The Temple of Kom Ombo is an unusual double temple Dennis Jarvis

Tiny Sphinx From Ptolemaic Egypt Rescued From Flooding Temple

Archaeologists pumping groundwater out of a temple in Aswan found a small sandstone sphinx in terrific condition

Another sphinx has been found in Egypt by archaeologists draining groundwater buildup from a temple in the southern city of Aswan, Reuters reported Monday.

The newfound sphinx is a titch but is impressively preserved, given its rescue from inundation. Hardly monumental like the sphinx of fame on the Giza plateau, the Aswan temple sphinx is about a foot wide and less than two feet tall. The Giza sphinx, or what remains of it, is 20 meters tall, 19 meters wide and 73 meters in length.

While the Giza giant has been eroded by time, the small sphinx was in good condition despite also being made of soft sandstone and apparently dating back around 2,000 years: Unlike the Giza giant, it spent the millennia indoors. The face and carved jewelry of the mythological monster can still be clearly seen.

The new sphinx statue was found at the site of the Kom Ombo temple, famed mainly for – unusually – being devoted to two gods, not one. 

Its southern part was dedicated to the crocodile god Sobek, who created the world with the goddess Hathor and the moon god Khonsu, according to ancient Egyptian legend. Kom Ombo's northern part was dedicated to the falcon god Horus, or Haroeris, who was an aspect of Hathor (an Egyptian goddess that some suspect originated in Canaan).

Given that the Kom Ombo temple is believed to have been built during the Ptolemaic period of control over Egypt, the newly found sphinx is also believed to date from that time. Two engraved sandstone reliefs of Pharaoh Ptolemy V Epiphanes had also recently been found at the same site, Egypt's Antiquities Ministry said.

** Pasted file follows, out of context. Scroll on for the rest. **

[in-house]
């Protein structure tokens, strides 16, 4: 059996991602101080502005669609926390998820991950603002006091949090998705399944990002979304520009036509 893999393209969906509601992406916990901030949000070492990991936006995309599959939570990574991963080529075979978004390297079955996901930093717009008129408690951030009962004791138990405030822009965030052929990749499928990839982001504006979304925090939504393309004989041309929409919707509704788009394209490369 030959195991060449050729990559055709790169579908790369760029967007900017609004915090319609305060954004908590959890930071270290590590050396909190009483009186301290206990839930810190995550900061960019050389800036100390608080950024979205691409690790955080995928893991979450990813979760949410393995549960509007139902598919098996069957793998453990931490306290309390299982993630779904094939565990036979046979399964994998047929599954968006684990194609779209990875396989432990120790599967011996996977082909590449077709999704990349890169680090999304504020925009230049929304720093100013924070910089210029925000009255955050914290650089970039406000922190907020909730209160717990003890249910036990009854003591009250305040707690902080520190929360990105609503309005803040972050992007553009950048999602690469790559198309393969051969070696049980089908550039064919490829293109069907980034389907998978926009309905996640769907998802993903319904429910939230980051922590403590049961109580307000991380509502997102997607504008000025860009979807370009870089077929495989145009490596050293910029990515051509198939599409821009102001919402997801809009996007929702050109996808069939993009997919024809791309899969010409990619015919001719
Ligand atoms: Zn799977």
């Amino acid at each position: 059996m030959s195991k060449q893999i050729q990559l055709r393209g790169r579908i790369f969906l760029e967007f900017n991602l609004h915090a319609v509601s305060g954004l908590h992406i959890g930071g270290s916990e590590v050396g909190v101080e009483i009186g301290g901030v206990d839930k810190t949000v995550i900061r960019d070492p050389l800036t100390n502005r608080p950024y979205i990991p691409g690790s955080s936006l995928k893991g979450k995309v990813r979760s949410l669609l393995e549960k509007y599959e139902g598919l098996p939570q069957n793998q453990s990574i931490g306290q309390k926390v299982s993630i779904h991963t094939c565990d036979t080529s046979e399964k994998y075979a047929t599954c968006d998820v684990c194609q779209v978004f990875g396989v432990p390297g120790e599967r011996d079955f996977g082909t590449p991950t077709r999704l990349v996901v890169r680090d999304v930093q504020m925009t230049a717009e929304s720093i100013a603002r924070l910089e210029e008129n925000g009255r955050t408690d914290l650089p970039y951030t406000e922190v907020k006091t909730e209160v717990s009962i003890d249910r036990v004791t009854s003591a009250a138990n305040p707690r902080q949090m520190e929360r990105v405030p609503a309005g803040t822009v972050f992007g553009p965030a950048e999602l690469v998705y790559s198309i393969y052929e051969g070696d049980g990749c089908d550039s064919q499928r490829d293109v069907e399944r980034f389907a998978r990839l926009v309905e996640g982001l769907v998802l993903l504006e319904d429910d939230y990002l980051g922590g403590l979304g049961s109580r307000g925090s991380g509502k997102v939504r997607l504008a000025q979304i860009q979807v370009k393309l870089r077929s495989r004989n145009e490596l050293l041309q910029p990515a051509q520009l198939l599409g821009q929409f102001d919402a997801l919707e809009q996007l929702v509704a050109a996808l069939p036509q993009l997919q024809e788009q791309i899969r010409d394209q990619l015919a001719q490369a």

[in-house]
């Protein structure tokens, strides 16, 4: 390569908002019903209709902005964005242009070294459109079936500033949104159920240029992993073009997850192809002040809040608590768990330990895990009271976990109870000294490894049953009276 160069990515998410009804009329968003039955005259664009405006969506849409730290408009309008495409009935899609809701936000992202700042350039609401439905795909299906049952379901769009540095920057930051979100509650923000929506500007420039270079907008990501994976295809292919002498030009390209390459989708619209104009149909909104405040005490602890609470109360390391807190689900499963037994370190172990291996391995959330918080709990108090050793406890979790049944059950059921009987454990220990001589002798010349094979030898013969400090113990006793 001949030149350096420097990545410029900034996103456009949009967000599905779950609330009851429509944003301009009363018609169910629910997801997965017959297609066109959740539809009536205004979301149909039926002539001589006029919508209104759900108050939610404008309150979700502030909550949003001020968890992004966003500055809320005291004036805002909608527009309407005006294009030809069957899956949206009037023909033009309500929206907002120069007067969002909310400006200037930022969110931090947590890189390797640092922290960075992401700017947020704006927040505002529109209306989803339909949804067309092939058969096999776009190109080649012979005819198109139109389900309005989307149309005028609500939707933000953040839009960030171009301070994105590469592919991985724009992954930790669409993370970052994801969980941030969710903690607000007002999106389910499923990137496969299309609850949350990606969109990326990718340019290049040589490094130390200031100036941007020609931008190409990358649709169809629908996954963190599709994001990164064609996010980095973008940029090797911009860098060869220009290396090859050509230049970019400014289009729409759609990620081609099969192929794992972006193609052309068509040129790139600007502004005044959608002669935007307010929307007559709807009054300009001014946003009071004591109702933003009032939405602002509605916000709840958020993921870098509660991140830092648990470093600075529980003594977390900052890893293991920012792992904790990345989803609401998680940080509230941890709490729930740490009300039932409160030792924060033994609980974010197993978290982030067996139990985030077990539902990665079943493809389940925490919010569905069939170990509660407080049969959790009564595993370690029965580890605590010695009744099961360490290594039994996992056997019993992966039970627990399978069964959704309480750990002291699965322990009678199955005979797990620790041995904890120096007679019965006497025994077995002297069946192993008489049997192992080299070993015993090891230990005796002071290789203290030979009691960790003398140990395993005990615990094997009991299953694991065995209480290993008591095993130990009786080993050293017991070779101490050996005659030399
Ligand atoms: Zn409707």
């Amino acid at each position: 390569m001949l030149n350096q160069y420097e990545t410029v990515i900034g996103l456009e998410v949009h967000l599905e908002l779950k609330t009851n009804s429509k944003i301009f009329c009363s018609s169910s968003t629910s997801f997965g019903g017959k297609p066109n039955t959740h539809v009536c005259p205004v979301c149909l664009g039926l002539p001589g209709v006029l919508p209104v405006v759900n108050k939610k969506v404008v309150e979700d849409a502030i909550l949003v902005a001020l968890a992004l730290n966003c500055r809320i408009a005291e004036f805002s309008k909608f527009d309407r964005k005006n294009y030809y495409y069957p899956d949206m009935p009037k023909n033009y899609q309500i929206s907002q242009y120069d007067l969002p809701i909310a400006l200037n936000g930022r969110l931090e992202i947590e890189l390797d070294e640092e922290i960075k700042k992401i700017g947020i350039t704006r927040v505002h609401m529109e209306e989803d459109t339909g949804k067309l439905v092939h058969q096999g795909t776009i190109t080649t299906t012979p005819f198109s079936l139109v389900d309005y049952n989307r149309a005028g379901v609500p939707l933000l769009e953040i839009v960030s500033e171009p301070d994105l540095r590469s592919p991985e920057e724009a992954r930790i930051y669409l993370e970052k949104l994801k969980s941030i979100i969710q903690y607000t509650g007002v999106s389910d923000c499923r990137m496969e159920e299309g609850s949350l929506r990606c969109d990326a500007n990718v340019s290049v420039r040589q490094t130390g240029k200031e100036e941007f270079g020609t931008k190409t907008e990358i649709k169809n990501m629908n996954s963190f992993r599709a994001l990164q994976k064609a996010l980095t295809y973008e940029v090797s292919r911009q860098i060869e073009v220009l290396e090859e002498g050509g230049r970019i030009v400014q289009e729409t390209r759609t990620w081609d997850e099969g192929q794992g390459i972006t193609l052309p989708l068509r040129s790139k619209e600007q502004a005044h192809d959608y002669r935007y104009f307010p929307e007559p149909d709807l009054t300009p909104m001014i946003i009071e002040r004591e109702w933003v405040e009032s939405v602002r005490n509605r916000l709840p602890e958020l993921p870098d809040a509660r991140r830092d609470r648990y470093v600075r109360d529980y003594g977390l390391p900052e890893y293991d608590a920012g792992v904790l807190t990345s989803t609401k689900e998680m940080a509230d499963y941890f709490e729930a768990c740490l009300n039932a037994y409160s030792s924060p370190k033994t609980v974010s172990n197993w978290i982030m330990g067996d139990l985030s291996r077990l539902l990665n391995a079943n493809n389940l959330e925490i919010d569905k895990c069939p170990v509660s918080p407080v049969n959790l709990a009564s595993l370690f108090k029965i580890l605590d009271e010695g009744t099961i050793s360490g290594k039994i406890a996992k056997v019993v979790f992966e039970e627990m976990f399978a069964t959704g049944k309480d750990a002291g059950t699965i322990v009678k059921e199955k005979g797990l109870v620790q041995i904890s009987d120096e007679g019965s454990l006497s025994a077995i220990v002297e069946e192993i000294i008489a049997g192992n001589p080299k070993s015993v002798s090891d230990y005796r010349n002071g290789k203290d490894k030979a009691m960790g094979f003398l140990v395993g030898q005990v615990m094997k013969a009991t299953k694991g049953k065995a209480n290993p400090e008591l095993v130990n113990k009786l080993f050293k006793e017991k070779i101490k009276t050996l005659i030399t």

The face on Aswan sphinx looks both young and benign, but the personality of sphinx imagery itself is a mixed bag.

The Ministry of Antiquities/Handout via Reuters

Despite its association with ancient Egypt, the sphinx imagery may have originated in prehistoric southern Turkey, going back to the dawn of modern civilization. The earliest sphinx statue, crude but sort of recognizable, was reported from the archaeological dig at Nevali Cori, and has been roughly dated to around 9,500 years of age. Nevali Cori is near Gobekli Tepe, the site famed the "earliest temple in the world".

Depending which later civilization was appropriating it, the sphinx could be male or female, vicious and treacherous, or noble. All depicted it as having the body of a lion and head of a person, and the ancient Greeks decided it also had wings.

Grecian myth has the sphinx as a merciless female that eats fools who cannot answer its riddle. Egyptian sphinxes were more benign males, but they were thought to be immensely strong, hence their positions as temple guards.

The Ptolemaic dynasty hailed from Macedonia and ruled Egypt during the Hellenistic period, after the death of Alexander the Great in 323 BCE. The dynasty ended with the death of Cleopatra and Roman conquest in 30 C.E. the first Ptolemy to seize the scepter was Ptolemy I Soter, in 305 B.C.E., who declared himself pharaoh and made his capital in the seaside city of Alexandria.

To cement their imported rule, among other things the Ptolemies were meticulous about adopting local habits, including marrying their sisters, for the sake of local legitimacy. The pharaoh depicted in the temple statuary, Ptolemy V, was son of Ptolemy IV from an Egyptian noblewoman. He assumed the throne at the age of five, in 204 B.C.E., when his father died and his mother was murdered. He would rule until 181 B.C.E. and made himself a reputation as a cruel, mendacious regent. Ultimately Ptolemaic rule spanned about three centuries until the Roman conquest in 30 BC.

Bernard Gagnon

Another monumental sphinx, or rather part of one, was even found in Israel in 2013, in the ancient city of Hazor, which had been quite the wealthy polis. Dating back to centuries before the Ptolemaic sphinx, the Hazor one bears a hieroglyph naming Mycerinus, who ruled Egypt about 3,400 years ago and was one of the builders of the Giza pyramids, where the huge sphinx sits. The statue is the only surviving sphinx of King Mycerinus: none have been found even in Egypt itself.

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